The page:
Did you know the average cost associated with a data breach in 2019 was nearly $8.2 million? In fact, more than 3,800 data breaches occurred in the first six months of the year. To say the least, those are alarming statistics.
Therefore, it’s critical to become aware of the types of breaches. Also, learn how to defend against them. What is a data breach? Essentially, it’s unauthorized access or use of protected data.
In reality, this includes social security numbers, names and addresses, bank accounts, and other financial information. Of course, breaches in Florida and other states are often digital. Also, they can be physically initiated.
Plus, breaches are commonly intentional on the part of cybercriminals. Additionally, accidental data breaches are possible. Therefore, let’s look closer at the common types of information targeted in these data thefts:
Data Breach Targets
In reality, lots of private and sensitive information is vulnerable to compromise during a data breach. This includes:
- Personal Information – Such as Names, Phone Numbers, Birth Date, And Home Address
- Credit or Debit Card Numbers
- Social Security Numbers
- User Names And Passwords
- Driver’s License Information
- Financial Records
- Confidential Corporate Data
Types of Data Breaches
Not all data breaches are created equal. Thus, they’re broken down into categories. These define the type of material involved:
- Physical Theft
- Denial of Service
- Insider Theft
- Employee Error or Accidental Data Exposure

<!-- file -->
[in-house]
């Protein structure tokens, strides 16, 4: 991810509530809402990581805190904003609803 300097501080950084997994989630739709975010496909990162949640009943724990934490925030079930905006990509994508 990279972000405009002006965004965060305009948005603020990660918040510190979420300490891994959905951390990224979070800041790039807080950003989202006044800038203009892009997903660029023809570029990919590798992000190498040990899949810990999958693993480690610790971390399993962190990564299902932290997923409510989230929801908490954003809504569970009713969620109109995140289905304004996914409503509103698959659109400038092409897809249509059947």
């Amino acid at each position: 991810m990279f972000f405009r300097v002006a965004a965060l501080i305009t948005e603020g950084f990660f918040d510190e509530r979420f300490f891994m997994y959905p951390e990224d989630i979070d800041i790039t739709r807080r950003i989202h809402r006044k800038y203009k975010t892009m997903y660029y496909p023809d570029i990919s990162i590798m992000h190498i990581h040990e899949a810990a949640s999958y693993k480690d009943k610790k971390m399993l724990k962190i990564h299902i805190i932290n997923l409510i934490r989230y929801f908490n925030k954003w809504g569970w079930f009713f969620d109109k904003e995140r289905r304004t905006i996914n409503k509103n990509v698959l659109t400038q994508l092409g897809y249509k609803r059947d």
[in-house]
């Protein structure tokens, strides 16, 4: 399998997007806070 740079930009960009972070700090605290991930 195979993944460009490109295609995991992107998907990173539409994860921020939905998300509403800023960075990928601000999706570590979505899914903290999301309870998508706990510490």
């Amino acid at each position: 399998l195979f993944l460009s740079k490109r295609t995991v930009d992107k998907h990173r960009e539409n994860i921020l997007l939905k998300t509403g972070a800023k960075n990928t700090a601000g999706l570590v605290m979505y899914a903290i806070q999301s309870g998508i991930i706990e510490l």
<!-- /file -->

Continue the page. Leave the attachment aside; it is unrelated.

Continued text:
The most common data breach is hacking. Truthfully, they use this method due to the frequency of incidents. Also, cybercriminals use sophisticated tactics.
They include malware, ransomware, and phishing. Actually, malware refers to viruses and spyware that directly steals data. Conversely, ransomware holds data ‘hostage” in exchange for payment. Alternatively, phishing lures users to click on virus-infected links.
Data Breach Protection
There are many ways to protect your Florida data from a breach. Hence, it’s best to develop a response plan. In doing so, you’ll stay prepared and able to quickly recover. Follow these parameters to ensure the best care for your data:
- Identify physical and digital data risks. Also, conduct information risk assessments at least annually.
- Implement safeguards to protect data including thorough employee training, access control, and data encryption.
- Be aware of common signs preceding data breaches.
- Develop a comprehensive response plan in the event of a data breach. Additionally, identify causes to prevent future incidents.
- Ensure a data backup plan is in place to replace lost data, internal systems, and services.
- Conduct regular testing and updating for onsite and remote systems.